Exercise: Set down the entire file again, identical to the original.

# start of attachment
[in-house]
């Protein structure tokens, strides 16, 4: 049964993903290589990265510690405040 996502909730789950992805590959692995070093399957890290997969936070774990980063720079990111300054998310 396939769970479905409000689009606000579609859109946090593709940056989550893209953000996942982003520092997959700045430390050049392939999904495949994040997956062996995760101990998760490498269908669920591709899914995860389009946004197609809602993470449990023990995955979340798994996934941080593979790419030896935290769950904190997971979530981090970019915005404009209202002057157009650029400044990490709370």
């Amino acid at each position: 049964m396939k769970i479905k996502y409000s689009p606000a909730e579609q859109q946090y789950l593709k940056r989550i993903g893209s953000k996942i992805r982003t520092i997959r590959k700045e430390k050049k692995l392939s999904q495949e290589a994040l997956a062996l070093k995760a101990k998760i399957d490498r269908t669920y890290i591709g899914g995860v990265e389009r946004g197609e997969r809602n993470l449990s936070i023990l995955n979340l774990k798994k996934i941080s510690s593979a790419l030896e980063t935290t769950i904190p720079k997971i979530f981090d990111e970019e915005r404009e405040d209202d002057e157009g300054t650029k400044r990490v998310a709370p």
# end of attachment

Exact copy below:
[in-house]
């Protein structure tokens, strides 16, 4: 049964993903290589990265510690405040 996502909730789950992805590959692995070093399957890290997969936070774990980063720079990111300054998310 396939769970479905409000689009606000579609859109946090593709940056989550893209953000996942982003520092997959700045430390050049392939999904495949994040997956062996995760101990998760490498269908669920591709899914995860389009946004197609809602993470449990023990995955979340798994996934941080593979790419030896935290769950904190997971979530981090970019915005404009209202002057157009650029400044990490709370």
């Amino acid at each position: 049964m396939k769970i479905k996502y409000s689009p606000a909730e579609q859109q946090y789950l593709k940056r989550i993903g893209s953000k996942i992805r982003t520092i997959r590959k700045e430390k050049k692995l392939s999904q495949e290589a994040l997956a062996l070093k995760a101990k998760i399957d490498r269908t669920y890290i591709g899914g995860v990265e389009r946004g197609e997969r809602n993470l449990s936070i023990l995955n979340l774990k798994k996934i941080s510690s593979a790419l030896e980063t935290t769950i904190p720079k997971i979530f981090d990111e970019e915005r404009e405040d209202d002057e157009g300054t650029k400044r990490v998310a709370p």